That was before the Taoiseach spoke.


Before the Deputy spoke.


Let us hear the Taoiseach without interruption.

I will say no more. The Deputies opposite are not interested in listening; they are playing politics. The Labour Party are now operating on the basis that this will help to paper over the cracks and splits in their party.

That is a disgrace.


Let us proceed in an orderly fashion. If we do not I will proceed to the next business.

There are two parties over there now.

Given what has happened to Senator Hanafin in the Fianna Fáil Party I will ignore that petty remark by the Taoiseach. May I seek some clarification from the Taoiseach in relation to what happened in the past 24 hours? Could the Taoiseach give this House some indication of the effect on the Treaty of non-ratification by the Danish people?

That may be dealt with when we come to the statements.

Furthermore, will the Taoiseach be in a position to give this House today the legal advice available to him in relation to that question?

I wish to ask a related question with regard to Maastricht. The Taoiseach, contrary to indications he gave at Question Time last week, announced the other day that he intended to apply for permanent observer status with the Western European Union. Will he clarify for this House what precisely the statement was about, when the decision was made by Cabinet and whether he was misleading this House last week when he indicated that the Government were not applying for permanent observer status?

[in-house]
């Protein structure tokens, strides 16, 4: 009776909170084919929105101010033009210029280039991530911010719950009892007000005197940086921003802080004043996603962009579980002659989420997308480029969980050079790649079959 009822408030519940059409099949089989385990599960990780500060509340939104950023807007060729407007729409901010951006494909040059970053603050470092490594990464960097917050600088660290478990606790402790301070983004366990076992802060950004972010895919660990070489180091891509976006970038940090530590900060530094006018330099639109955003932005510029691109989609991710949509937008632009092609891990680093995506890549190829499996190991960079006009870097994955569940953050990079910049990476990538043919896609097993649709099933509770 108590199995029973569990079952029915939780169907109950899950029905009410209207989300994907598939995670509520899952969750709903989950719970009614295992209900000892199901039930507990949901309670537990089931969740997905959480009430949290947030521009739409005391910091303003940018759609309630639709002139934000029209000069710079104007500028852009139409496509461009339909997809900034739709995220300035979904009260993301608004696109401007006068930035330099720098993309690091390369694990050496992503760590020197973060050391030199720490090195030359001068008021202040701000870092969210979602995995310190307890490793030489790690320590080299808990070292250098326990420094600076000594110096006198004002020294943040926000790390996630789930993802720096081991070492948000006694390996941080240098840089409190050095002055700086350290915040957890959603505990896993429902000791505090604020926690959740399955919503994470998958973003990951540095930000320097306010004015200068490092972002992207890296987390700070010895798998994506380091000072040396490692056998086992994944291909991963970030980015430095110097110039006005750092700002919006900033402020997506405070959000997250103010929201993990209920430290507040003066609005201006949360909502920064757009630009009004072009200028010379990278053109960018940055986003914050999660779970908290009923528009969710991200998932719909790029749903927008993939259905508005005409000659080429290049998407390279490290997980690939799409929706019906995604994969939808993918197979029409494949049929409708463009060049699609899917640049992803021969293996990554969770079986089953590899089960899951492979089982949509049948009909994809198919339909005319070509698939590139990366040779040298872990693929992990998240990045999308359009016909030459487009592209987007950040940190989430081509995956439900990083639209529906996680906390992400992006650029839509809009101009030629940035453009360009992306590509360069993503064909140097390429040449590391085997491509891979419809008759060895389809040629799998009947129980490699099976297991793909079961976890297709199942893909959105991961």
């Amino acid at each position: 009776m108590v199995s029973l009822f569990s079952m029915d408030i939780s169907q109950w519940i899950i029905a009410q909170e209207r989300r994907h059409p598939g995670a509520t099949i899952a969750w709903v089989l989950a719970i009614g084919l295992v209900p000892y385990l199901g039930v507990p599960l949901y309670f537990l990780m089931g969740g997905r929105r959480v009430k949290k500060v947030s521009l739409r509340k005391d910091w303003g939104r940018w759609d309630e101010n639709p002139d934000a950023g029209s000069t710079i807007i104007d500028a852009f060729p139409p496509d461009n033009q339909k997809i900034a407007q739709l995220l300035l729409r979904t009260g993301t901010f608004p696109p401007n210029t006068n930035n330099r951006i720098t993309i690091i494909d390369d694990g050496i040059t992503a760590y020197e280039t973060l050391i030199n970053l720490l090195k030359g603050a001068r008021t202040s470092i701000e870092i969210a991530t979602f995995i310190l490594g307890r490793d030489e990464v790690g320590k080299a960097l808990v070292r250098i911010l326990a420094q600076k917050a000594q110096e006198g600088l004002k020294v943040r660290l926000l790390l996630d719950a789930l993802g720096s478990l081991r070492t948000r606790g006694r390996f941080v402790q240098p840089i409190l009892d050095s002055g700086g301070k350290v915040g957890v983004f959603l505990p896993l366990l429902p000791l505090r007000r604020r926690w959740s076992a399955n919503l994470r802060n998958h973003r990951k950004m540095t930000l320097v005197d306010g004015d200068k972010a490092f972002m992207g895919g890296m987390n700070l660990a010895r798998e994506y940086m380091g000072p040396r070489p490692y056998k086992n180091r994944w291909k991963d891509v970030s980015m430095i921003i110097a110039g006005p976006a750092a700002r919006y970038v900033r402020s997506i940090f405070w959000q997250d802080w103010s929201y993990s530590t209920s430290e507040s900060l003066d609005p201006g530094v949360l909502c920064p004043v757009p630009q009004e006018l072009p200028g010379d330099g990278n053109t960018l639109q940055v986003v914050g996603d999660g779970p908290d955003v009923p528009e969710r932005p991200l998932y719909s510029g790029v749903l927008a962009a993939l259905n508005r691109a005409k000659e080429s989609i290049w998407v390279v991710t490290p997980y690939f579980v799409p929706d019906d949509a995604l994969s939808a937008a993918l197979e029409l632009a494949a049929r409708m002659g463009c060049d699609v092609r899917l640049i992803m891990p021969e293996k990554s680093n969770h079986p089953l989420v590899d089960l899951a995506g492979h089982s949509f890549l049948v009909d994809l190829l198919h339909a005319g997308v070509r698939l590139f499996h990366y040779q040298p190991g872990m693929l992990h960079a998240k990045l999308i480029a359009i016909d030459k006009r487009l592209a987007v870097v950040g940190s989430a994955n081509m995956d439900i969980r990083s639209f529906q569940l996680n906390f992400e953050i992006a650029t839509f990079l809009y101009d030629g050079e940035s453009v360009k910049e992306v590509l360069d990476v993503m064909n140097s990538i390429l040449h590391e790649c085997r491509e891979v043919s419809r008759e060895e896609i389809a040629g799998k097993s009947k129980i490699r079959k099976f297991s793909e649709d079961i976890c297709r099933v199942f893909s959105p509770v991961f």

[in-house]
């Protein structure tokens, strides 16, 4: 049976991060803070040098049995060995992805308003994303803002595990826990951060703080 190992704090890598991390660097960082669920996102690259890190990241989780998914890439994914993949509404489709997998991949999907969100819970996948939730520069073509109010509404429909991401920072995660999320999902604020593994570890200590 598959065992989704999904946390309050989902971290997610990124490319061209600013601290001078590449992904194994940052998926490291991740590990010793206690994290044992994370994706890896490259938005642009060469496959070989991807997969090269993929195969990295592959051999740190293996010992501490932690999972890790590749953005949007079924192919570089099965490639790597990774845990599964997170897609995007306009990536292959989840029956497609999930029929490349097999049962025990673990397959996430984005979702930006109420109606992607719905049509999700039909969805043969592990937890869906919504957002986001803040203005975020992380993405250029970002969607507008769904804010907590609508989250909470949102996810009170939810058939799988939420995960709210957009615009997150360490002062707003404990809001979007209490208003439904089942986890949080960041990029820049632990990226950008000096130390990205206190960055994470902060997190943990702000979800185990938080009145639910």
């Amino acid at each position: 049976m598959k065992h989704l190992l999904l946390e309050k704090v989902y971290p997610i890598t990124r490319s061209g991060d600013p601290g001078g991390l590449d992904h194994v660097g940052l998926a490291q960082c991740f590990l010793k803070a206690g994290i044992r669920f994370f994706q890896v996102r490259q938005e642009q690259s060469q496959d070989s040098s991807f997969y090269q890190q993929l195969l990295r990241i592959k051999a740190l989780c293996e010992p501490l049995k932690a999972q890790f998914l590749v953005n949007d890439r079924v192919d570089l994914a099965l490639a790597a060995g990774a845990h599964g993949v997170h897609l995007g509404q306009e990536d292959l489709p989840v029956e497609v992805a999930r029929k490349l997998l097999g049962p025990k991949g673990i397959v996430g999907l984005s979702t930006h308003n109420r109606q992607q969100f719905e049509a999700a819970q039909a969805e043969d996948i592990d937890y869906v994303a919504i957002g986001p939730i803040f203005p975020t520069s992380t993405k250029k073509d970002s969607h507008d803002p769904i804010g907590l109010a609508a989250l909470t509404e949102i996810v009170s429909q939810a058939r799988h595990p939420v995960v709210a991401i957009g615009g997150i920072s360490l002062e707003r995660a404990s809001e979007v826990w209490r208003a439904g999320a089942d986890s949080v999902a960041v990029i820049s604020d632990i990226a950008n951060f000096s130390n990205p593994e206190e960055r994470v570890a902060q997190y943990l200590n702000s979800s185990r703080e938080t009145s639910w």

The House will have an opportunity for clarification of these matters when we come to debate the statements.

I refer to Vote 38, the revised Estimate for the Department of Foreign Affairs. In view of the fact that the Minister for Foreign Affairs is travelling to Oslo tomorrow and presumably returning on Thursday night or Friday morning, will the Taoiseach consider taking the Estimate for the Department of Foreign Affairs on Monday next so that the House could debate the outcome of the Oslo meeting?

The Whips can discuss when and where the Estimates can most appropriately be taken. The House will be kept fully informed of developments as they take place, where we deem it necessary and appropriate.

On the Order of Business——

I want to proceed with the business ordered. I shall not say we have wasted a lot of time — that would be incorrect — but we have taken up quite a lot of time on the Order of Business——

The Government could have saved a lot of time.

—— to the detriment of the items before us, such as the Regional Technical Colleges Bill to which Deputies referred earlier.

Would the Taoiseach arrange with the Department of Foreign Affairs to increase the number of staff in the Passport Office? He may not be aware that there are at least 200 people standing in Molesworth Street trying to get passports. Please take some action to allow these people to collect their passports.


On promised legislation——

I am sorry. I am proceeding to the business proper.